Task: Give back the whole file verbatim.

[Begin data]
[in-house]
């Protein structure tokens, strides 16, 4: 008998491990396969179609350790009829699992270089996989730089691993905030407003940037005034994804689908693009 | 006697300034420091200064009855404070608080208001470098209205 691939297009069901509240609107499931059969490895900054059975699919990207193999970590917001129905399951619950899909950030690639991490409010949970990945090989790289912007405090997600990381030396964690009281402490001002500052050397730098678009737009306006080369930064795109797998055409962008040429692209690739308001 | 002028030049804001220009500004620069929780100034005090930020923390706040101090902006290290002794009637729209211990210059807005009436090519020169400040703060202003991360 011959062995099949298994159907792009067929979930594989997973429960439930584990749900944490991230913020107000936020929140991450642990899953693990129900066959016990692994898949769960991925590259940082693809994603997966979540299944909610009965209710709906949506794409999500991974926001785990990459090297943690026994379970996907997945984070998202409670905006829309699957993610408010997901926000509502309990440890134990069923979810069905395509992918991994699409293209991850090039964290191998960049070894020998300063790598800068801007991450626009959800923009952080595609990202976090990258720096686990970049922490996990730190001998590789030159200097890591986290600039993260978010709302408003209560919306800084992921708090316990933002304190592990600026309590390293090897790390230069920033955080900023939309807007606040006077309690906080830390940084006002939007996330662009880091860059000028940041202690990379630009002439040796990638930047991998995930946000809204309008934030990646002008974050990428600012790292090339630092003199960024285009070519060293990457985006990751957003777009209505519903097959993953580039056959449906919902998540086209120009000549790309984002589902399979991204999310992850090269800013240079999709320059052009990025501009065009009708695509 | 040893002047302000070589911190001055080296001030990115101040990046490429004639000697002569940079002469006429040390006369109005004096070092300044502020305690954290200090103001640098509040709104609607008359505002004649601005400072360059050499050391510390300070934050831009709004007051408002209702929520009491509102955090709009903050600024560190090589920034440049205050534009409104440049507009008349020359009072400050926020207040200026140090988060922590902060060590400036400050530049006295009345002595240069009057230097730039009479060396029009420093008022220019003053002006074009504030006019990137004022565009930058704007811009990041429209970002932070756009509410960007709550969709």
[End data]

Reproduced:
[in-house]
């Protein structure tokens, strides 16, 4: 008998491990396969179609350790009829699992270089996989730089691993905030407003940037005034994804689908693009 | 006697300034420091200064009855404070608080208001470098209205 691939297009069901509240609107499931059969490895900054059975699919990207193999970590917001129905399951619950899909950030690639991490409010949970990945090989790289912007405090997600990381030396964690009281402490001002500052050397730098678009737009306006080369930064795109797998055409962008040429692209690739308001 | 002028030049804001220009500004620069929780100034005090930020923390706040101090902006290290002794009637729209211990210059807005009436090519020169400040703060202003991360 011959062995099949298994159907792009067929979930594989997973429960439930584990749900944490991230913020107000936020929140991450642990899953693990129900066959016990692994898949769960991925590259940082693809994603997966979540299944909610009965209710709906949506794409999500991974926001785990990459090297943690026994379970996907997945984070998202409670905006829309699957993610408010997901926000509502309990440890134990069923979810069905395509992918991994699409293209991850090039964290191998960049070894020998300063790598800068801007991450626009959800923009952080595609990202976090990258720096686990970049922490996990730190001998590789030159200097890591986290600039993260978010709302408003209560919306800084992921708090316990933002304190592990600026309590390293090897790390230069920033955080900023939309807007606040006077309690906080830390940084006002939007996330662009880091860059000028940041202690990379630009002439040796990638930047991998995930946000809204309008934030990646002008974050990428600012790292090339630092003199960024285009070519060293990457985006990751957003777009209505519903097959993953580039056959449906919902998540086209120009000549790309984002589902399979991204999310992850090269800013240079999709320059052009990025501009065009009708695509 | 040893002047302000070589911190001055080296001030990115101040990046490429004639000697002569940079002469006429040390006369109005004096070092300044502020305690954290200090103001640098509040709104609607008359505002004649601005400072360059050499050391510390300070934050831009709004007051408002209702929520009491509102955090709009903050600024560190090589920034440049205050534009409104440049507009008349020359009072400050926020207040200026140090988060922590902060060590400036400050530049006295009345002595240069009057230097730039009479060396029009420093008022220019003053002006074009504030006019990137004022565009930058704007811009990041429209970002932070756009509410960007709550969709």